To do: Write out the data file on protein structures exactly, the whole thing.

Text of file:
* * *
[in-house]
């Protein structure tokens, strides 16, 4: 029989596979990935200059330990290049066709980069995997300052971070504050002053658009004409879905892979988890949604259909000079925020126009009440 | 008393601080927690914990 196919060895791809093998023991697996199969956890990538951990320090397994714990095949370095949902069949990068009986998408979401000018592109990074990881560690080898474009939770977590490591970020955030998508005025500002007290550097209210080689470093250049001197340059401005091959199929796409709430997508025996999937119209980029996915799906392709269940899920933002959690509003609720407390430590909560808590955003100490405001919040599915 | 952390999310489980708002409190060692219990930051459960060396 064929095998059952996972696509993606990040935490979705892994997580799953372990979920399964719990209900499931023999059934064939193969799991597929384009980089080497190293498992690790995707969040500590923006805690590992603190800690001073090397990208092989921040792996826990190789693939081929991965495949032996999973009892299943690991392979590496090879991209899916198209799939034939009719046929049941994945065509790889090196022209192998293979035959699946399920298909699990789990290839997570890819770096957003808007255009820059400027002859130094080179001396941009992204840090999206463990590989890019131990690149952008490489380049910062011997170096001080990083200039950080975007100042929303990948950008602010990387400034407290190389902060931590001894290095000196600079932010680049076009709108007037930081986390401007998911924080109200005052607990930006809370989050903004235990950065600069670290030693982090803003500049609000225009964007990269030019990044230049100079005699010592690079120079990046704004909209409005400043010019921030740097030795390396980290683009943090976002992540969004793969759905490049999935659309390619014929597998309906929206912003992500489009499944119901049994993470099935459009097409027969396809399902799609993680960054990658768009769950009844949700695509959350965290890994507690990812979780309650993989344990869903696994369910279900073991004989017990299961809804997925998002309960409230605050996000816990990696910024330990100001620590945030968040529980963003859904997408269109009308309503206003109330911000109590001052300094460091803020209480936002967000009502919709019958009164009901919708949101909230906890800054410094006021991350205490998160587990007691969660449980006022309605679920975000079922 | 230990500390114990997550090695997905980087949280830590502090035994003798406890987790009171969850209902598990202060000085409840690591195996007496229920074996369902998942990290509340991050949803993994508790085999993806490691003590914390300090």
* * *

[in-house]
């Protein structure tokens, strides 16, 4: 029989596979990935200059330990290049066709980069995997300052971070504050002053658009004409879905892979988890949604259909000079925020126009009440 | 008393601080927690914990 196919060895791809093998023991697996199969956890990538951990320090397994714990095949370095949902069949990068009986998408979401000018592109990074990881560690080898474009939770977590490591970020955030998508005025500002007290550097209210080689470093250049001197340059401005091959199929796409709430997508025996999937119209980029996915799906392709269940899920933002959690509003609720407390430590909560808590955003100490405001919040599915 | 952390999310489980708002409190060692219990930051459960060396 064929095998059952996972696509993606990040935490979705892994997580799953372990979920399964719990209900499931023999059934064939193969799991597929384009980089080497190293498992690790995707969040500590923006805690590992603190800690001073090397990208092989921040792996826990190789693939081929991965495949032996999973009892299943690991392979590496090879991209899916198209799939034939009719046929049941994945065509790889090196022209192998293979035959699946399920298909699990789990290839997570890819770096957003808007255009820059400027002859130094080179001396941009992204840090999206463990590989890019131990690149952008490489380049910062011997170096001080990083200039950080975007100042929303990948950008602010990387400034407290190389902060931590001894290095000196600079932010680049076009709108007037930081986390401007998911924080109200005052607990930006809370989050903004235990950065600069670290030693982090803003500049609000225009964007990269030019990044230049100079005699010592690079120079990046704004909209409005400043010019921030740097030795390396980290683009943090976002992540969004793969759905490049999935659309390619014929597998309906929206912003992500489009499944119901049994993470099935459009097409027969396809399902799609993680960054990658768009769950009844949700695509959350965290890994507690990812979780309650993989344990869903696994369910279900073991004989017990299961809804997925998002309960409230605050996000816990990696910024330990100001620590945030968040529980963003859904997408269109009308309503206003109330911000109590001052300094460091803020209480936002967000009502919709019958009164009901919708949101909230906890800054410094006021991350205490998160587990007691969660449980006022309605679920975000079922 | 230990500390114990997550090695997905980087949280830590502090035994003798406890987790009171969850209902598990202060000085409840690591195996007496229920074996369902998942990290509340991050949803993994508790085999993806490691003590914390300090």